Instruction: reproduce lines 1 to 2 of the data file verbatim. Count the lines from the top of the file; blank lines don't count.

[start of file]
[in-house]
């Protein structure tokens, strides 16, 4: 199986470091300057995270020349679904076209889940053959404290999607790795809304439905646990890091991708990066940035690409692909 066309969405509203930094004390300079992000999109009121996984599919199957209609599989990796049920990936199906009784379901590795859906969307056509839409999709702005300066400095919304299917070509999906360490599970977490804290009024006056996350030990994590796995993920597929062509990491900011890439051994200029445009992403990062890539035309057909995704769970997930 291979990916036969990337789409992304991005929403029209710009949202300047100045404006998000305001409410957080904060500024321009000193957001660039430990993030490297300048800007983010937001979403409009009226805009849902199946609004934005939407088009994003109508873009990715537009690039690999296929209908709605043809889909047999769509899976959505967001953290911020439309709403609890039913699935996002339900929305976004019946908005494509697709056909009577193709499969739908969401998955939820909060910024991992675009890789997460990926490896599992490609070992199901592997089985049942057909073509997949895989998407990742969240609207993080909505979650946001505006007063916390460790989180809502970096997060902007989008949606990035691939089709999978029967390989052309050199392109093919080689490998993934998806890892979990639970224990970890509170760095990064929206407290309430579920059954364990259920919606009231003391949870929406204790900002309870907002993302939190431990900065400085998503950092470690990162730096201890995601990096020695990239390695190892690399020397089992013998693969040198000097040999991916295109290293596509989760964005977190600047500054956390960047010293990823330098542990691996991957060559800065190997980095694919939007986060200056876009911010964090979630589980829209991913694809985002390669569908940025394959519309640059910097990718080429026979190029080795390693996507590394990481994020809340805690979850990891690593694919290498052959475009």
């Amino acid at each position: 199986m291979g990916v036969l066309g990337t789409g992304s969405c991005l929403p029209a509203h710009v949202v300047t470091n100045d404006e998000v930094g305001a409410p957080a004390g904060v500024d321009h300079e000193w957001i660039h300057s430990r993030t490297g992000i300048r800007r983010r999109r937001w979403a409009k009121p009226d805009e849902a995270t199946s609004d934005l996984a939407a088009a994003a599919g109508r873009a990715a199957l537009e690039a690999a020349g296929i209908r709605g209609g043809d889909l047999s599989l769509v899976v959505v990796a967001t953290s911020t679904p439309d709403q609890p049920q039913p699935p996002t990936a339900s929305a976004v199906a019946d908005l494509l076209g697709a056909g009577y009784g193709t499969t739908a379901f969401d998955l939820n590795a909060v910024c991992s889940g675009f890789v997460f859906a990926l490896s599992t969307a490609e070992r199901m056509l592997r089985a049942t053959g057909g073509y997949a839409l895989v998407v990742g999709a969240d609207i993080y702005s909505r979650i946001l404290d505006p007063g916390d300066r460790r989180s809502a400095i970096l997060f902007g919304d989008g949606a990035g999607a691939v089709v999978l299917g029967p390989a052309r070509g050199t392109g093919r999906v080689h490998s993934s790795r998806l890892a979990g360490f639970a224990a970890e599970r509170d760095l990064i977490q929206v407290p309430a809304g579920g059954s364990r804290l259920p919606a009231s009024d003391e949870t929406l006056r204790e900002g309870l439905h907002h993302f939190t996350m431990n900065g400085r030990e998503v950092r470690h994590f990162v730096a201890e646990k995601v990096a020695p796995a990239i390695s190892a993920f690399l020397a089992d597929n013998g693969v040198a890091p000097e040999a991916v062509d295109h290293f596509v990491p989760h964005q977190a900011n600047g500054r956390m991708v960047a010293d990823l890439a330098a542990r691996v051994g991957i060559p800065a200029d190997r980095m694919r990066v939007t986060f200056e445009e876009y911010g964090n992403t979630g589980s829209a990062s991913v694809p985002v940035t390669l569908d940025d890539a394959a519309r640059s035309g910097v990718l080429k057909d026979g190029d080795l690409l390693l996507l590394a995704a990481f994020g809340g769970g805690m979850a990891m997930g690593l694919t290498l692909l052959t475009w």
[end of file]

[in-house]
């Protein structure tokens, strides 16, 4: 199986470091300057995270020349679904076209889940053959404290999607790795809304439905646990890091991708990066940035690409692909 066309969405509203930094004390300079992000999109009121996984599919199957209609599989990796049920990936199906009784379901590795859906969307056509839409999709702005300066400095919304299917070509999906360490599970977490804290009024006056996350030990994590796995993920597929062509990491900011890439051994200029445009992403990062890539035309057909995704769970997930 291979990916036969990337789409992304991005929403029209710009949202300047100045404006998000305001409410957080904060500024321009000193957001660039430990993030490297300048800007983010937001979403409009009226805009849902199946609004934005939407088009994003109508873009990715537009690039690999296929209908709605043809889909047999769509899976959505967001953290911020439309709403609890039913699935996002339900929305976004019946908005494509697709056909009577193709499969739908969401998955939820909060910024991992675009890789997460990926490896599992490609070992199901592997089985049942057909073509997949895989998407990742969240609207993080909505979650946001505006007063916390460790989180809502970096997060902007989008949606990035691939089709999978029967390989052309050199392109093919080689490998993934998806890892979990639970224990970890509170760095990064929206407290309430579920059954364990259920919606009231003391949870929406204790900002309870907002993302939190431990900065400085998503950092470690990162730096201890995601990096020695990239390695190892690399020397089992013998693969040198000097040999991916295109290293596509989760964005977190600047500054956390960047010293990823330098542990691996991957060559800065190997980095694919939007986060200056876009911010964090979630589980829209991913694809985002390669569908940025394959519309640059910097990718080429026979190029080795390693996507590394990481994020809340805690979850990891690593694919290498052959475009």